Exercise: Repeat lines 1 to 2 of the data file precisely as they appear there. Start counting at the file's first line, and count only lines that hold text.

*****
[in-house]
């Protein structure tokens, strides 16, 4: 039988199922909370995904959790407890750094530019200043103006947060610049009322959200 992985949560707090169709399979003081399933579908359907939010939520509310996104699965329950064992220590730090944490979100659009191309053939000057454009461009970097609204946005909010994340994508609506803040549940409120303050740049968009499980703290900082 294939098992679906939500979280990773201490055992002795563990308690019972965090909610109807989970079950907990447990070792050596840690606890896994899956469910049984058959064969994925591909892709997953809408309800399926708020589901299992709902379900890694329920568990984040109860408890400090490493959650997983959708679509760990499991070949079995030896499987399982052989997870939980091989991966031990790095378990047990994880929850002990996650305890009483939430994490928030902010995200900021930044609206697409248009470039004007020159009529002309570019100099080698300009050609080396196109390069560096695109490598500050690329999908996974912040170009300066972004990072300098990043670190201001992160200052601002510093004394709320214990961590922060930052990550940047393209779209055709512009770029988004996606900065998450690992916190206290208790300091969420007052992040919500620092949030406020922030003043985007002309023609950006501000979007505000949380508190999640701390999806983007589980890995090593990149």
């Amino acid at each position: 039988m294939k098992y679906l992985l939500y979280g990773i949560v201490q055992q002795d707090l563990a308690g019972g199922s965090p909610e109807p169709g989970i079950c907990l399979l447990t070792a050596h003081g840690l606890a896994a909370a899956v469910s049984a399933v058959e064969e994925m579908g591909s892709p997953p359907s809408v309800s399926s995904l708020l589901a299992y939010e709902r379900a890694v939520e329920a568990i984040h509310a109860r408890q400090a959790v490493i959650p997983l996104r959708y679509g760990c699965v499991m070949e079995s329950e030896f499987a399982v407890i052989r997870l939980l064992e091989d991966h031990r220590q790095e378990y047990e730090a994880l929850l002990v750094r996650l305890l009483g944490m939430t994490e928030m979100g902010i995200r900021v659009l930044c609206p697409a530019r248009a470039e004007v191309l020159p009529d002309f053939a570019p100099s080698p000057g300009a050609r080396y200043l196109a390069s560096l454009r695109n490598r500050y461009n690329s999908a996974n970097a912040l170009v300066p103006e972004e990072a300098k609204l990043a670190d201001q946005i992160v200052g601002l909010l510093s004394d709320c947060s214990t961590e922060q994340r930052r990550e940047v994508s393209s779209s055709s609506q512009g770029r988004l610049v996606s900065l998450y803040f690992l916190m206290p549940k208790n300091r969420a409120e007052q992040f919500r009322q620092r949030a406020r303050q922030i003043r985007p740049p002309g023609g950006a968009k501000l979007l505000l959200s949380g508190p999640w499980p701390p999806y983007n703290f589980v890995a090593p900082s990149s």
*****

[in-house]
């Protein structure tokens, strides 16, 4: 039988199922909370995904959790407890750094530019200043103006947060610049009322959200 992985949560707090169709399979003081399933579908359907939010939520509310996104699965329950064992220590730090944490979100659009191309053939000057454009461009970097609204946005909010994340994508609506803040549940409120303050740049968009499980703290900082 294939098992679906939500979280990773201490055992002795563990308690019972965090909610109807989970079950907990447990070792050596840690606890896994899956469910049984058959064969994925591909892709997953809408309800399926708020589901299992709902379900890694329920568990984040109860408890400090490493959650997983959708679509760990499991070949079995030896499987399982052989997870939980091989991966031990790095378990047990994880929850002990996650305890009483939430994490928030902010995200900021930044609206697409248009470039004007020159009529002309570019100099080698300009050609080396196109390069560096695109490598500050690329999908996974912040170009300066972004990072300098990043670190201001992160200052601002510093004394709320214990961590922060930052990550940047393209779209055709512009770029988004996606900065998450690992916190206290208790300091969420007052992040919500620092949030406020922030003043985007002309023609950006501000979007505000949380508190999640701390999806983007589980890995090593990149």